Local six-year-old cancer survivor throws first pitch at Cyclones game

Striking out cancer. A brave six-year Brooklynite, Maggie Russo, a survivor of Retinoblastoma, cancer of the retina, received the honor of throwing out the first pitch before the Brooklyn Cyclones game on Saturday, July 26 as part of “Strike Out Childhood Cancer with Columbia Utilities: Brooklyn Cyclones Bat for American Childhood Cancer Organization (ACCO).”

“She was nervous and excited all rolled into one,” said Maggie’s mother, Mary Beth. “She has been a Cyclones fan since birth. We have pictures of her wearing her Cyclone gear at six months old.”

Through the years, Maggie’s favorite activity was to attend Cyclone games. When she was diagnosed in 2009, the cancer forced her to miss attending many games. Maggie was nearly two years old when the disease was discovered.

“While she was sick, what she hated the most was that she missed going to games. She missed the fireworks, Cracker Jacks, talking to the players,” said Mary Beth. The Cyclones organization kept in touch and gave her private opportunities to follow the team, but Maggie wanted to be at the ballpark.

After months of chemotherapy, the disease took a toll on the brave child. On November 2010, she finally received a transplant. The surgery, coupled with time, had Maggie on the fast track to recovery, much to the joy of her family.

“She was so strong throughout the process. Words cannot express how proud of her we are. We can’t explain,” she said. Mary Beth and her husband often look at a photo album that includes pictures of Maggie’s progression to health.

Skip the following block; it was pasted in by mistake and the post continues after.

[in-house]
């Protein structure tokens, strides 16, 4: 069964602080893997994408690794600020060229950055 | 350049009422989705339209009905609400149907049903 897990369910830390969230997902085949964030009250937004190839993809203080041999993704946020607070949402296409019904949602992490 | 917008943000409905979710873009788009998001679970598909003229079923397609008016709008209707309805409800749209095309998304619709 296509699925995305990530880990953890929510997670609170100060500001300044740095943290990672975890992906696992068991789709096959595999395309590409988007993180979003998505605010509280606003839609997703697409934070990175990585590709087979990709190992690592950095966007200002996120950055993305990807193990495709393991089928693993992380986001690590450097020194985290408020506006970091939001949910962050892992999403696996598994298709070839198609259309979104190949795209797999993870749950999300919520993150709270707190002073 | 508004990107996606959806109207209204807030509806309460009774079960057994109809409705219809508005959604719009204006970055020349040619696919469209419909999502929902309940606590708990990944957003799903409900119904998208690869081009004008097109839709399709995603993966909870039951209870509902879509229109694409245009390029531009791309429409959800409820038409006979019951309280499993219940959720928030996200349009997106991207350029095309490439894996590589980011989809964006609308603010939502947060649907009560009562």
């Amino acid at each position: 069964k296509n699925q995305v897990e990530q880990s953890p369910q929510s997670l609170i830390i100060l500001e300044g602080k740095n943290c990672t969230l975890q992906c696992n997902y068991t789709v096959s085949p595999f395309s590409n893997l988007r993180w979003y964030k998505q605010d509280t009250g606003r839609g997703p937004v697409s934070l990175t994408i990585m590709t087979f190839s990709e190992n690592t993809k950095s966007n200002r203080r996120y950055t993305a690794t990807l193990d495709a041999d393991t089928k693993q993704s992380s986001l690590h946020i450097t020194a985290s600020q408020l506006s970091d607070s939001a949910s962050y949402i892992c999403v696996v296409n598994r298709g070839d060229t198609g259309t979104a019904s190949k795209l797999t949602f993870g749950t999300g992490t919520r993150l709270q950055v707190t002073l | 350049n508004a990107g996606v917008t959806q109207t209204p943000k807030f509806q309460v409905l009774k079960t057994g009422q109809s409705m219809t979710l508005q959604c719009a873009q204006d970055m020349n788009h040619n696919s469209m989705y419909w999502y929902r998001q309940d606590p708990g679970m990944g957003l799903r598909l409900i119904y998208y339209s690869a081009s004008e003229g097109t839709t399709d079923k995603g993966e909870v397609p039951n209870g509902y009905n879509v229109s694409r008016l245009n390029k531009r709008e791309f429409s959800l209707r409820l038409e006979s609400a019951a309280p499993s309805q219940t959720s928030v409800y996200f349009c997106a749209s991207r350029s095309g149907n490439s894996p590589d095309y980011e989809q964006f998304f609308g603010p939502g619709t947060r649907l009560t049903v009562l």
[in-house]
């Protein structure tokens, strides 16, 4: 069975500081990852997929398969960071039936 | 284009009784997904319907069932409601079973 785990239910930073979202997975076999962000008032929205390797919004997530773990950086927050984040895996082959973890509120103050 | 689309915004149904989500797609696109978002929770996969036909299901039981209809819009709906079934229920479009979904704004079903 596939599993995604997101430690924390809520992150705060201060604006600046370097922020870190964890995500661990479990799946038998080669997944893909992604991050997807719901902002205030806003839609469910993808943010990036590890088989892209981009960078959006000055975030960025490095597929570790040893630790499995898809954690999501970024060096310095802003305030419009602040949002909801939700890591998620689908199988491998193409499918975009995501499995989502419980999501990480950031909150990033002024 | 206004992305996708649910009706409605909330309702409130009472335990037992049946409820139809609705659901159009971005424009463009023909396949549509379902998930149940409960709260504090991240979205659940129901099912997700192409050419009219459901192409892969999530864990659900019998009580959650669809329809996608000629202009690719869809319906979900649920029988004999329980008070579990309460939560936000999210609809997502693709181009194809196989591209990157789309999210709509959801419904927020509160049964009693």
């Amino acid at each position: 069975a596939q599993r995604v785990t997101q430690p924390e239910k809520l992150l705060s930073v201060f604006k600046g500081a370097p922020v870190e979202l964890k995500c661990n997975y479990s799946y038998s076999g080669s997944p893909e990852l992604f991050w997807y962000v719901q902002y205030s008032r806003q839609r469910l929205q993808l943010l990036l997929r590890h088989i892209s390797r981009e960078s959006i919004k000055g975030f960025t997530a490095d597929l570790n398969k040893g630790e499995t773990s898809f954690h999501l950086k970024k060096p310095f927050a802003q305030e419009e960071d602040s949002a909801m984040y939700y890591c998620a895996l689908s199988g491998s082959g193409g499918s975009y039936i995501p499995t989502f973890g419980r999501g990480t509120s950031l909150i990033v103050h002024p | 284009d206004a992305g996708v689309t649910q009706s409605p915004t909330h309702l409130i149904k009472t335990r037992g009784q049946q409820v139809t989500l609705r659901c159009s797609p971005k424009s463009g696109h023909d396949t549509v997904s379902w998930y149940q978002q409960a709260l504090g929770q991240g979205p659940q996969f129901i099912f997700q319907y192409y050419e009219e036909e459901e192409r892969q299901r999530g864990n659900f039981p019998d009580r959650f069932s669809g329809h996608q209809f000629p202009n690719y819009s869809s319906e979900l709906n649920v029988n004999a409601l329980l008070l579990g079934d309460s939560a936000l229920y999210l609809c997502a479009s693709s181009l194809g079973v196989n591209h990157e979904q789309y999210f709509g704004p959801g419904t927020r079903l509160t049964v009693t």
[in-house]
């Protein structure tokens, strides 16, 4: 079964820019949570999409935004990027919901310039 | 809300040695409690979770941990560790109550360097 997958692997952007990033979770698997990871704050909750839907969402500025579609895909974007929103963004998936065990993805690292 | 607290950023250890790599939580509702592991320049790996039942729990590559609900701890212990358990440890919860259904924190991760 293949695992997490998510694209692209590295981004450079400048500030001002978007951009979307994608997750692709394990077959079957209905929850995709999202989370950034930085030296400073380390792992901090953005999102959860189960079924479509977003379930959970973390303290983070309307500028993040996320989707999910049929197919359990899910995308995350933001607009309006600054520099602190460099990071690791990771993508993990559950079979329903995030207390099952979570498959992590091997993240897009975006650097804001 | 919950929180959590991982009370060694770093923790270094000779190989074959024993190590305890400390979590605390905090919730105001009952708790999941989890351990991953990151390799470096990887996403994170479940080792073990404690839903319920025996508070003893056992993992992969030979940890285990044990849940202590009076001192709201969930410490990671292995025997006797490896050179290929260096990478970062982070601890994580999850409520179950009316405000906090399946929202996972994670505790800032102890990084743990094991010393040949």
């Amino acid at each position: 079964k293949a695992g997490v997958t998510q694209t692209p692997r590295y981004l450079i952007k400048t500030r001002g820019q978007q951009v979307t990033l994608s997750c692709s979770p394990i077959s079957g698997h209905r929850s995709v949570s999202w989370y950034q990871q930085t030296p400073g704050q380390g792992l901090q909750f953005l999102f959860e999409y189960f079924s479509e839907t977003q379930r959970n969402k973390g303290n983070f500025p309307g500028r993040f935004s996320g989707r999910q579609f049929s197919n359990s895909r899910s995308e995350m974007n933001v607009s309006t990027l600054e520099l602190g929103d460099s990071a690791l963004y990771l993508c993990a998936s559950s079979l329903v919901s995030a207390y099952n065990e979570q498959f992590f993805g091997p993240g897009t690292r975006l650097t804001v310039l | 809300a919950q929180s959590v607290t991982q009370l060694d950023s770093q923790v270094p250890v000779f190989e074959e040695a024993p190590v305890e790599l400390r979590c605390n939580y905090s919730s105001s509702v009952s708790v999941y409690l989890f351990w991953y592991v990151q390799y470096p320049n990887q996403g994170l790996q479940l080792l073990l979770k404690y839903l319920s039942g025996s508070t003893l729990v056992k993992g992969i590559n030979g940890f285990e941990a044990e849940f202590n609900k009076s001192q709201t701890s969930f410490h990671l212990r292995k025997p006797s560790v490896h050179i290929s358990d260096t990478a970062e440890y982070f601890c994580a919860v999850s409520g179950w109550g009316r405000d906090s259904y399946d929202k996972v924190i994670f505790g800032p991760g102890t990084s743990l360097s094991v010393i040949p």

“She was a healthy little girl, and to see photos her sick, having lost half her body weight then to see her recover is amazing,” said Mary Beth. “My husband and I look at those pictures in that one album. It’s the story of our family.”

The Russo family is a part of Candlelighters NYC, a local affiliate of ACCO. With the help of these

organizations, along with the Cyclones, Maggie was given the opportunity to throw out the first pitch.

“To be able to do something special while fully healthy was a great celebration of what a special girl she really is,” said Mary Beth. “The Cyclones always do a wonderful job, from the players to the vendors. They’re a family-oriented group.”

Maggie’s entire family, including her three siblings, along with thousands of fans, stood up and applauded her as she marched to the pitcher’s mound. “The crowd was on their feet cheering her. People were coming up and congratulating her,” Mary Beth said. “It’s nice to go back and just enjoy game and not wonder about if she is going get sick.”

Maggie is now healthy and very active in school. She is on the track, soccer and basketball teams. Her favorite subject is art.

“I’m so proud of my daughter. She’s my hero. She earned and deserved this opportunity with what she’s gone through,” said Mary Beth. “We thank God with how lucky we are. So many people not as lucky we are.”

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